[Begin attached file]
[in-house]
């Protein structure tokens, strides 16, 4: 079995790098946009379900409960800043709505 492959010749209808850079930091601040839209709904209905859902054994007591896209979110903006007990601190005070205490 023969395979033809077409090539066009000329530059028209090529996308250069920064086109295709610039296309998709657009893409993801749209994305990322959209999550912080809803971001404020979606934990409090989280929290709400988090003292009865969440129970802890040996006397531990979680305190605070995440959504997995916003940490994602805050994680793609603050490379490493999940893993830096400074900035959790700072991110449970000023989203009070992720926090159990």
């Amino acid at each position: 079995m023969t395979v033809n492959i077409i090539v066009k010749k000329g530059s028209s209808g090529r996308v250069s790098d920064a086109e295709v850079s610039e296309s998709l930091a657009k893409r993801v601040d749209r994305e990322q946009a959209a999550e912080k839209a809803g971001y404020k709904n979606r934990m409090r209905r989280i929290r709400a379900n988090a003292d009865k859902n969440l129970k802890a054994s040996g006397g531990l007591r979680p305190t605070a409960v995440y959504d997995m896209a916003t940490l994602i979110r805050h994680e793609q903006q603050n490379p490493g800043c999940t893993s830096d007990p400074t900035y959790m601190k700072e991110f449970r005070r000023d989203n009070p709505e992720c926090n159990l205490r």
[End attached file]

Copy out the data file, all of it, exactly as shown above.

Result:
[in-house]
């Protein structure tokens, strides 16, 4: 079995790098946009379900409960800043709505 492959010749209808850079930091601040839209709904209905859902054994007591896209979110903006007990601190005070205490 023969395979033809077409090539066009000329530059028209090529996308250069920064086109295709610039296309998709657009893409993801749209994305990322959209999550912080809803971001404020979606934990409090989280929290709400988090003292009865969440129970802890040996006397531990979680305190605070995440959504997995916003940490994602805050994680793609603050490379490493999940893993830096400074900035959790700072991110449970000023989203009070992720926090159990």
């Amino acid at each position: 079995m023969t395979v033809n492959i077409i090539v066009k010749k000329g530059s028209s209808g090529r996308v250069s790098d920064a086109e295709v850079s610039e296309s998709l930091a657009k893409r993801v601040d749209r994305e990322q946009a959209a999550e912080k839209a809803g971001y404020k709904n979606r934990m409090r209905r989280i929290r709400a379900n988090a003292d009865k859902n969440l129970k802890a054994s040996g006397g531990l007591r979680p305190t605070a409960v995440y959504d997995m896209a916003t940490l994602i979110r805050h994680e793609q903006q603050n490379p490493g800043c999940t893993s830096d007990p400074t900035y959790m601190k700072e991110f449970r005070r000023d989203n009070p709505e992720c926090n159990l205490r």